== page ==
Inclusion of situational trust in Hoff and Bashir’s model emphasises that people’s reliance on automation will vary according to context. External factors, such as task difficulty, workload, perceived risks and benefits, organizational setting, and framing of the task can all affect trust in artificial systems. For example, Ross conducted an experiment that utilized decision aids in a video-based search-and-rescue task [17]. In this study, human users were able to adjust their reliance and trust on a single automated decision aid based on that aid’s actual ability. However, appropriate reliability of a single decision aid was miscalculated when an additional decision aid was present and produced a different outcome (i.e., the decision aids had mixed reliability levels). In Ross’ experiment, outcome variation due to external factors (i.e., having another decision aid present) resulted in a bias which significantly impacted human trust.

Trust in automation also depends on variable factors of the user, such as their subject matter expertise, mood, and attentional capability. For example, De Vries, Midden, and Bouwhuis experimentally observed that human participants who were more self-confident in a mapping task used automation less throughout the study even though their workload would have been lessened [18].

Hoff and Bashir’s model provides a similarly detailed analysis of how trust reflects the perceived ability of an artificial system. Learned trust will depend partly on a user’s initial pre-conceptions: their expectations, the reputation of the system and/or brand, prior experience with a similar technology, and their understanding of the system. For example, Bliss, Dunn, and Fuller assessed the impact of “hearsay” on the reliability of an automated agent prior to interaction [19]. This information inflated the perceived accuracy of the automated aid, which subsequently increased participants’ initial reliance on the aid over that of a control group.

Once established, trust then changes dynamically over the course of system experience such that, through repeated interactions, a new reliance strategy is formed by the user. These interactions depend critically on the observed performance of the system [20], but human operators are far from perfect in evaluating system performance even when clear feedback is provided [21]. Moreover, in the absence of feedback, human users have been shown to weigh advice differently based on if it agrees with them or not, regardless of accuracy [22].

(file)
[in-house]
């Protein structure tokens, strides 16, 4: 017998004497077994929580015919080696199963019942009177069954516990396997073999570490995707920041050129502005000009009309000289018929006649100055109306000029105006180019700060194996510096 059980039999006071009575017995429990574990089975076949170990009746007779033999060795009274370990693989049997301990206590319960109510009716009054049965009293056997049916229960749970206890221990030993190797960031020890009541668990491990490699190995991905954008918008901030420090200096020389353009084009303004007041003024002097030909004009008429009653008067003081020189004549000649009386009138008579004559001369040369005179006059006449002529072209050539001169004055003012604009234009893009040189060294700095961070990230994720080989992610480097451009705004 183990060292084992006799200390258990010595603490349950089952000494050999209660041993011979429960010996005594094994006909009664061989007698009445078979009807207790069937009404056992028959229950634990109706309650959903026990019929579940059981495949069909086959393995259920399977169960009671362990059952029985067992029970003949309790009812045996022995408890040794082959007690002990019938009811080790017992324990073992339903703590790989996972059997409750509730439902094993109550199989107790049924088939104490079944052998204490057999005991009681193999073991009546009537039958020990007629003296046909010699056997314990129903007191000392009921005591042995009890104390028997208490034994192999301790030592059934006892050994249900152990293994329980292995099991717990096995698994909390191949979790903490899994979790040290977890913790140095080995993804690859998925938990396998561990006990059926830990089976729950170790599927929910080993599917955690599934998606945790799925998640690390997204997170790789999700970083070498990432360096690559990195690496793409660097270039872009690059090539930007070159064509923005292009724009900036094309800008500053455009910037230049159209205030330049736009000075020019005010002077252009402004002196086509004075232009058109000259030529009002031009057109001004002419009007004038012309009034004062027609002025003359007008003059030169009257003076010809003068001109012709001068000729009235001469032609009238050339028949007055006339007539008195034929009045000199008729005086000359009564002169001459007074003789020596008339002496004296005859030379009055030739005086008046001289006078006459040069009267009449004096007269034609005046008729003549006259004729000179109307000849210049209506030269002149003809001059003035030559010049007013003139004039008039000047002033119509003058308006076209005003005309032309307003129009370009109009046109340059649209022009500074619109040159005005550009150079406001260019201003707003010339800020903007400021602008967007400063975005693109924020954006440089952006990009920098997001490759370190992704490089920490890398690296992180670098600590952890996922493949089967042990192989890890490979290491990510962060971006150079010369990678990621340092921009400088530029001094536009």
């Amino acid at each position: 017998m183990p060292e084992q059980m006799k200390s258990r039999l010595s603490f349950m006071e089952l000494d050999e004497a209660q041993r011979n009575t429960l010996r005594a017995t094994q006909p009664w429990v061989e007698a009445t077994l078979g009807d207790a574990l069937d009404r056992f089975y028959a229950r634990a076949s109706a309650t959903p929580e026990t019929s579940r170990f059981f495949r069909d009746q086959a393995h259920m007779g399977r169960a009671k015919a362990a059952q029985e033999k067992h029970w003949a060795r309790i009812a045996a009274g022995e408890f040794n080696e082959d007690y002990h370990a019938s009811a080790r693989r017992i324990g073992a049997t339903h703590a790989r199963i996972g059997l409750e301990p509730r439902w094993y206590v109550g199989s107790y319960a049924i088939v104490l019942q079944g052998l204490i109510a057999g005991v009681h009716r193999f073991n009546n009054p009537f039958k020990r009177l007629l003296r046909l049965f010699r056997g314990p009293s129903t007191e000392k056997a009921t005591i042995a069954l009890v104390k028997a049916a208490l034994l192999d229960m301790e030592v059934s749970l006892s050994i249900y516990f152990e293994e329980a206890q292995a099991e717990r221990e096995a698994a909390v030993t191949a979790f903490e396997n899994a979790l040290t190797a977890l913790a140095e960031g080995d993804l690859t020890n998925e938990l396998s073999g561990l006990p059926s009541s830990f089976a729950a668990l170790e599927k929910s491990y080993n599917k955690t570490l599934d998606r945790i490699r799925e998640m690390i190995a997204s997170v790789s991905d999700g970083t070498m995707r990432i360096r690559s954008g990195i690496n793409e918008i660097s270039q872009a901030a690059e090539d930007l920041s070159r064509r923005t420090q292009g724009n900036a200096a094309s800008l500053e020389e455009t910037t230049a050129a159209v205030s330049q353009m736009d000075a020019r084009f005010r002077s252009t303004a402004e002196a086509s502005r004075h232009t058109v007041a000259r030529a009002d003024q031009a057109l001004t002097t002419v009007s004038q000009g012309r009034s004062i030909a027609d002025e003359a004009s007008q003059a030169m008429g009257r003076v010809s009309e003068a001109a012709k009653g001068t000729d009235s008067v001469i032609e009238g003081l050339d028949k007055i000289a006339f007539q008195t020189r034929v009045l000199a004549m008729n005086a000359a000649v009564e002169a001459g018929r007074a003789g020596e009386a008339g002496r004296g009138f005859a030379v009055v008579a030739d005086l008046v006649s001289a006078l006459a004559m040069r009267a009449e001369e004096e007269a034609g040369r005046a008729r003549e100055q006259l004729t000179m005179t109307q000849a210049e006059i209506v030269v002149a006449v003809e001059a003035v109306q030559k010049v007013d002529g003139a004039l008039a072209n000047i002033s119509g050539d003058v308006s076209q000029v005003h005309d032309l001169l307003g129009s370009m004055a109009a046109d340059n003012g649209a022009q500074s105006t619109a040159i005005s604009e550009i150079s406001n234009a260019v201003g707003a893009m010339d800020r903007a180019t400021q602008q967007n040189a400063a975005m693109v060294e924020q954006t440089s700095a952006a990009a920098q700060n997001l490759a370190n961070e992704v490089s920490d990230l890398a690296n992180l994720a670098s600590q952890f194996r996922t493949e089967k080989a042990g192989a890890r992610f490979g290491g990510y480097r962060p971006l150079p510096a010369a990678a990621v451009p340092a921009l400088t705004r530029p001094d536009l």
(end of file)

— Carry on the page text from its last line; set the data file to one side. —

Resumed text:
In addition to system performance, trust also depends on usability features of the system, including its appearance, ease-ofuse, communication style, transparency, and the operator’s level of control. Dynamic learned trust has been demonstrated experimentally. For example, Metzger & Parasuraman conducted an experiment to see how experienced air traffic controllers responded to an automated aircraft collision warning system [23]. In their study, operators were first exposed to a warning system with perfect reliability, then the automated aid became less reliable. This change in reliability had a significantly negative effect on the user’s trust of the automated aid.

Together, these models of trust highlight several conclusions relevant for human-machine teaming. First, users’ reliance on artificial systems varies according to their trust in these systems: Technological developments will only provide military advantage to the extent that they are trusted by human operators. Second, trust depends not only on objective system performance, but also on the complex psychology of trust that crucially includes the users’ propensity to trust according to their personality, prior experience, expectations, and their current situation. Third, users will form an initial reliance strategy that is created even before any experience with a particular system—biasing their trust even before any system interaction takes place. Thus, identifying specific aspects of dispositional, situational, and learned trust is of great importance to understanding how best to design and deploy new artificial systems in the service of effective HMT.


Trust in Human-Machine Teaming